While the world is facing Covid 19 Pandemic, a Krugersdorp-based doctor took a little help from his friends so that they can innovate emergency ventilators in South Africa.
Anode Beer, who is a medical practitioner, with the expert help of Anaesthetist Estine Neuhoff and Maritz Botha and Gerry Geel, who are both electronic engineers, are continuing with their work of perfecting the ventilation device they have been working on. The device can augment the capacity of the conventional ventilator tenfold that is a fraction of the total cost.
The ventilator estimations of De Beer, as the hospital uses to go for $50000, which is about R950000; however, the current cost is about R4000 to make it. The device is weatherproof, compact, it is powered by conventional electricity, whether solar power or battery, can use any oxygen source. They intend to do the next test in a swimming pool to see if it will still work.
Easily Available Parts to make the emergency ventilators
The device uses the regular bag-valve ask. It is available in any healthcare ambulances and institutions and hence converting it into a mechanical ventilator. When the device is attached to the oxygen sources, a volume-controlled capacity of air is delivered repeatedly to the incubated intervals; hence the desired amount the patient needs is offered.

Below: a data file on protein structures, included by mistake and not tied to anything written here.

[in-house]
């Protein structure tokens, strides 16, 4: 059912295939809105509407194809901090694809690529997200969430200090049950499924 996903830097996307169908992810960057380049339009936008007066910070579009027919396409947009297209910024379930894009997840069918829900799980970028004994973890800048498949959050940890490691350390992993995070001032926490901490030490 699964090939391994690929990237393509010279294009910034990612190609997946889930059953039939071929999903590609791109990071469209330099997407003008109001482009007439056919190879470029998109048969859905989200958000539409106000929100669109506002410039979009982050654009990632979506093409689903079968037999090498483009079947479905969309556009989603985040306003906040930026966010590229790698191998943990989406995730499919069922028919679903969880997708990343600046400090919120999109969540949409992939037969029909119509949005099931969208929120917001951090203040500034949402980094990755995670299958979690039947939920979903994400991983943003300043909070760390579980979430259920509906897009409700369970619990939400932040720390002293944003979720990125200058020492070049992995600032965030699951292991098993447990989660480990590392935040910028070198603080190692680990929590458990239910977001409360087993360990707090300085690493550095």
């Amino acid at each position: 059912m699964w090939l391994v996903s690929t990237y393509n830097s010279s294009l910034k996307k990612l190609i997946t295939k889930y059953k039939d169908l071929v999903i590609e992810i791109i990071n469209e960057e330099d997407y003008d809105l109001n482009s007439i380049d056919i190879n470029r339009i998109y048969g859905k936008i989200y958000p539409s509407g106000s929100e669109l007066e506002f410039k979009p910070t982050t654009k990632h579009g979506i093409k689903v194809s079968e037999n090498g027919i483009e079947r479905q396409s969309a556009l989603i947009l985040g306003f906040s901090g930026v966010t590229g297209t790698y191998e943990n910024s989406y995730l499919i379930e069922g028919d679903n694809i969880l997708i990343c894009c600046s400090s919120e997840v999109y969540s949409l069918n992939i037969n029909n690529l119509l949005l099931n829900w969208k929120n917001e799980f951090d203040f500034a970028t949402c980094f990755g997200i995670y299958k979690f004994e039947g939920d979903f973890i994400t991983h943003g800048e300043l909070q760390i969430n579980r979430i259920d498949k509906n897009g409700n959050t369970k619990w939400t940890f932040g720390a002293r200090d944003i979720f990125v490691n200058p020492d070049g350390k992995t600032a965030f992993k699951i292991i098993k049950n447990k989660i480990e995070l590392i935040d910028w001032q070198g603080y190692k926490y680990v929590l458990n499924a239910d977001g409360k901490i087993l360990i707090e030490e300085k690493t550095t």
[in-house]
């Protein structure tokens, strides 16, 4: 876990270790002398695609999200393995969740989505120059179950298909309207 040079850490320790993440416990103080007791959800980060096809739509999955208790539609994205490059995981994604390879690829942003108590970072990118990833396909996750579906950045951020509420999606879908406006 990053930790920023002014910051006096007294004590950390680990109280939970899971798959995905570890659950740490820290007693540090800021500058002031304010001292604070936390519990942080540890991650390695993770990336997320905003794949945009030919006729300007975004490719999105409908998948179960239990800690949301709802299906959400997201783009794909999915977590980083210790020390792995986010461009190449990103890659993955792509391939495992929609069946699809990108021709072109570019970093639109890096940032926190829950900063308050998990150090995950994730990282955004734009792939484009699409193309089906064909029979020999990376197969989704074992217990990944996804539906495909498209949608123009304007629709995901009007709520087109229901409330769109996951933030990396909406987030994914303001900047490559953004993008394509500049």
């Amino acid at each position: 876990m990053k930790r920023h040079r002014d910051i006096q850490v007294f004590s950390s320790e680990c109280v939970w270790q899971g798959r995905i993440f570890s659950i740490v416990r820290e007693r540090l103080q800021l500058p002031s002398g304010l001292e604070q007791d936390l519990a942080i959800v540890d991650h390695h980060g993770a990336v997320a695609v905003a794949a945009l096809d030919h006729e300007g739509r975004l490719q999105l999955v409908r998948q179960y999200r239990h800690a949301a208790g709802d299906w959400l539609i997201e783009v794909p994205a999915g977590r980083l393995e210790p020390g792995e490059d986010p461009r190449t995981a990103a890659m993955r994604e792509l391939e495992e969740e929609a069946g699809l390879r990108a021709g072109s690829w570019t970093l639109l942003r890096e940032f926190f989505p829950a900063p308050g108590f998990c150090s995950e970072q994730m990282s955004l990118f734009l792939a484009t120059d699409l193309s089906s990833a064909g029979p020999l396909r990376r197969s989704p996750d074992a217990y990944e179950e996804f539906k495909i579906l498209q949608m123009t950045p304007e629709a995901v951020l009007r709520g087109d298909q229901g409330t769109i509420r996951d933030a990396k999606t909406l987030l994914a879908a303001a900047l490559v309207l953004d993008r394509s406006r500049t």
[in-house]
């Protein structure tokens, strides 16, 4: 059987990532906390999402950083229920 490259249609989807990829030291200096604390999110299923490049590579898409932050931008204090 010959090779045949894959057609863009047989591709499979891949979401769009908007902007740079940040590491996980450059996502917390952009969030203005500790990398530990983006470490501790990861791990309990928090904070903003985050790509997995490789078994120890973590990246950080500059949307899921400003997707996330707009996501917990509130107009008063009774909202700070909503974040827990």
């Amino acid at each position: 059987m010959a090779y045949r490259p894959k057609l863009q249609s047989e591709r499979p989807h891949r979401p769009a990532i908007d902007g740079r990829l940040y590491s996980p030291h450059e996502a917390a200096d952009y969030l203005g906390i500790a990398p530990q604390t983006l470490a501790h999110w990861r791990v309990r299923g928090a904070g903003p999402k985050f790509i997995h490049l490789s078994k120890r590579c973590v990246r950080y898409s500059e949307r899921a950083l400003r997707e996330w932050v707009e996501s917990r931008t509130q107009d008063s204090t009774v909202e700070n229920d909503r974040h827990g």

While at the Cure Day Hospital in Wilgeheuwel in Johannesburg, while he, together with his friends, we’re demonstrating this ventilator device to the News 24 on Monday, he said, “This is an emergency ventilator prototype which is entirely scalable. The only thing that’s hindering us at the moment is getting the components we need during the lockdown.
About The Ventilator
Geel was using any parts he could get while creating his prototype out of the wood from his garage during morning hours, doing is as quietly as he could so that he could not wake his neighbors up.
“The mechanism we chose is from a well-known company that supplies it to sports car manufacturers. The unit has a track record of lasting over eight years,” he further said that “These wiper units get tested on cars with snow on the windshields, so that’s why we chose this specific mechanism. In essence, it never has to be serviced; it never has to be oiled or greased, so that was the critical consideration for us.”
Built-in Africa for Africa
“This is something that was built in Africa for Africa. One of the biggest problems we have on the continent is access to power. This unit was designed to work in any situation. You can connect it to a car battery. So this unit can be used in a field hospital. Where it could run four to six ventilators for up to two days on one battery.”
These are one of innovations that Africans have come up with during this hard time. There are many other inventions in other African countries as well. With these type of ventilators, doctors are confident that they can help a patient survive. And totally recover back to normal life!